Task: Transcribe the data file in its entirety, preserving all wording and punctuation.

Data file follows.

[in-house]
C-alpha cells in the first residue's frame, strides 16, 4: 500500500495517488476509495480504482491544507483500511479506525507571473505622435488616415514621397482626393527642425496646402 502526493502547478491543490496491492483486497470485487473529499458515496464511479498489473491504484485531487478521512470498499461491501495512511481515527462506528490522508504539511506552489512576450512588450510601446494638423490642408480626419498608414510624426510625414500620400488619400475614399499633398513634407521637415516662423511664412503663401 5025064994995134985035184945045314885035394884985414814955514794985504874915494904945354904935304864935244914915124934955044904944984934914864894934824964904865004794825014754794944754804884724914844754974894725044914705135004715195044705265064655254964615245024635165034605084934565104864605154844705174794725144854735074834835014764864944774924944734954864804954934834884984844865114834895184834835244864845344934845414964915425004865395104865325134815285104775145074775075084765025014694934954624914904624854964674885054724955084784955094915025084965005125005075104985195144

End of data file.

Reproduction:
[in-house]
C-alpha cells in the first residue's frame, strides 16, 4: 500500500495517488476509495480504482491544507483500511479506525507571473505622435488616415514621397482626393527642425496646402 502526493502547478491543490496491492483486497470485487473529499458515496464511479498489473491504484485531487478521512470498499461491501495512511481515527462506528490522508504539511506552489512576450512588450510601446494638423490642408480626419498608414510624426510625414500620400488619400475614399499633398513634407521637415516662423511664412503663401 5025064994995134985035184945045314885035394884985414814955514794985504874915494904945354904935304864935244914915124934955044904944984934914864894934824964904865004794825014754794944754804884724914844754974894725044914705135004715195044705265064655254964615245024635165034605084934565104864605154844705174794725144854735074834835014764864944774924944734954864804954934834884984844865114834895184834835244864845344934845414964915425004865395104865325134815285104775145074775075084765025014694934954624914904624854964674885054724955084784955094915025084965005125005075104985195144